Predictive Margins with Survey Data

Predictive Margins with Survey Data Summary. In the analysis of covariance, the display of adjusted treatment means allows one to compare mean (treatment) group outcomes controlling for different covariate distributions in the groups. Predictive margins are a generalization of adjusted treatment means to nonlinear models. The predictive margin for group r represents the average predicted response if everyone in the sample had been in group r. This paper discusses the use of predictive margins with complex survey data, where an important consideration is the choice of covariate distribution used to standardize the predictive margin. It is suggested that the textbook formula for the standard error of an adjusted treatment mean from the analysis of covariance may be inappropriate for applications involving survey data. Applications are given using data from the 1992 National Health Interview Survey (NHIS) and the Epidemiologic Followup Study to the first National Health and Nutrition Examination Survey (NHANES I). http://www.deepdyve.com/assets/images/DeepDyve-Logo-lg.png Biometrics Wiley

Predictive Margins with Survey Data

Biometrics, Volume 55 (2) – Jun 1, 1999

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Publisher
Wiley
Copyright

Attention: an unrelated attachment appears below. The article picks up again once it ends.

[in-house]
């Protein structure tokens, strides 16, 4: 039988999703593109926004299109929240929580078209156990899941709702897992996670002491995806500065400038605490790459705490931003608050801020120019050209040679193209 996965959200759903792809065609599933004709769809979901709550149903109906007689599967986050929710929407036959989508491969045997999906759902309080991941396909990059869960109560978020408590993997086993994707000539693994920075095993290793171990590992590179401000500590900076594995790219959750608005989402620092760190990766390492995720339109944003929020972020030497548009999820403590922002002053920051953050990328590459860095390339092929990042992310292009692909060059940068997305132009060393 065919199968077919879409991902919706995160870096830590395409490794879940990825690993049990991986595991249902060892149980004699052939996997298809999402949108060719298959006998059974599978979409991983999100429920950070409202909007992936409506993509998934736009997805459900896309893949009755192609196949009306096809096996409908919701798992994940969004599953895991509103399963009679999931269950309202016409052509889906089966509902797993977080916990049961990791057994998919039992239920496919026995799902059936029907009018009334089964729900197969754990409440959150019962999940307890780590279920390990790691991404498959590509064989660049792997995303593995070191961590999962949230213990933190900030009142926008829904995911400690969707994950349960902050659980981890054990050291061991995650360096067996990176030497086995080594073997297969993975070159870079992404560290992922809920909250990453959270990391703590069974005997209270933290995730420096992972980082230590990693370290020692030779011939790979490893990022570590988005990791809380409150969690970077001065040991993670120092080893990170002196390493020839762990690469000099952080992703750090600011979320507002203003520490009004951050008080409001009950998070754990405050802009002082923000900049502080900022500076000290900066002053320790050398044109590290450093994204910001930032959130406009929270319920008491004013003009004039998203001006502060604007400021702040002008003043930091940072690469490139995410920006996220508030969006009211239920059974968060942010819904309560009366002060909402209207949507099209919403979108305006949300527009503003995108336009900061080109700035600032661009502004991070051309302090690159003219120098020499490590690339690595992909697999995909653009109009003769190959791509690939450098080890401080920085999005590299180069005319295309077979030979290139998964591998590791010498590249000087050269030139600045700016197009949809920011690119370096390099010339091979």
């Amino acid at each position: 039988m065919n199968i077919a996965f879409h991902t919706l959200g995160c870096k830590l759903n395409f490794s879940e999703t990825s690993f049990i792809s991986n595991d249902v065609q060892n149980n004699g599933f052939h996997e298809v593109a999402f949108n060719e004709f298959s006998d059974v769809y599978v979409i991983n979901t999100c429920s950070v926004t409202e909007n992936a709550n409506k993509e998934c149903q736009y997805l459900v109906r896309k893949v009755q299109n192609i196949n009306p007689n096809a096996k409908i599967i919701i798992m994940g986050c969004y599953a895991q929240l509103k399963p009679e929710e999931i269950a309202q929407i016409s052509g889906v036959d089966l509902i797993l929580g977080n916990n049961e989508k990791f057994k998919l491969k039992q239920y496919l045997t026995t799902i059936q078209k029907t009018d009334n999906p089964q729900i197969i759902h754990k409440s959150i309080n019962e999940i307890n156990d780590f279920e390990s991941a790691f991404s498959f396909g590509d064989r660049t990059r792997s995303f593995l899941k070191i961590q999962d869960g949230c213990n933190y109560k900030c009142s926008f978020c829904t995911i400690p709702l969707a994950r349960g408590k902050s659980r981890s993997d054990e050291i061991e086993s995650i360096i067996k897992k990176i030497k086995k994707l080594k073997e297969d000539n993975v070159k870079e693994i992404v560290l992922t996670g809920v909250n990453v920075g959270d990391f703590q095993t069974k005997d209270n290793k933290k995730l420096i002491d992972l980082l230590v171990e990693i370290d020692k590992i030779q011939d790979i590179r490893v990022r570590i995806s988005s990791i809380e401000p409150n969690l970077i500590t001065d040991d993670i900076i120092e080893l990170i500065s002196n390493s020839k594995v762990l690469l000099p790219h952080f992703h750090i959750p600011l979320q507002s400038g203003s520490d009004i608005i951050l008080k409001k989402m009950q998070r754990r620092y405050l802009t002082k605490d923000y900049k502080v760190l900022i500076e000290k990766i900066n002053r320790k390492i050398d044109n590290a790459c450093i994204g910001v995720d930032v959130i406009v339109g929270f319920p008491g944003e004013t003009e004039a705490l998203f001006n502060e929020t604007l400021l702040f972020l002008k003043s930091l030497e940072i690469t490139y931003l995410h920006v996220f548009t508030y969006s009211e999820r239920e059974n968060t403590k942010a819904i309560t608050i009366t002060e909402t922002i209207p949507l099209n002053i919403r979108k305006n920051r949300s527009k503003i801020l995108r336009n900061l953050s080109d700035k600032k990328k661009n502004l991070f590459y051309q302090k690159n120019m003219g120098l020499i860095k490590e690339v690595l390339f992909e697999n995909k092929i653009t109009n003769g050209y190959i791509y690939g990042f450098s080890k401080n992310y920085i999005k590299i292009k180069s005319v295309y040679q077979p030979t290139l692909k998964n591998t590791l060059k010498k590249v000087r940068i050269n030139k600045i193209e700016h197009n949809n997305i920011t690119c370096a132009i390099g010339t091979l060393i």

Copyright © 1999 Wiley Subscription Services, Inc., A Wiley Company
ISSN
0006-341X
eISSN
1541-0420
D.O.I.
10.1111/j.0006-341X.1999.00652.x
Publisher site
See Article on Publisher Site

Abstract

Summary. In the analysis of covariance, the display of adjusted treatment means allows one to compare mean (treatment) group outcomes controlling for different covariate distributions in the groups. Predictive margins are a generalization of adjusted treatment means to nonlinear models. The predictive margin for group r represents the average predicted response if everyone in the sample had been in group r. This paper discusses the use of predictive margins with complex survey data, where an important consideration is the choice of covariate distribution used to standardize the predictive margin. It is suggested that the textbook formula for the standard error of an adjusted treatment mean from the analysis of covariance may be inappropriate for applications involving survey data. Applications are given using data from the 1992 National Health Interview Survey (NHIS) and the Epidemiologic Followup Study to the first National Health and Nutrition Examination Survey (NHANES I).

Journal

BiometricsWiley

Published: Jun 1, 1999

References

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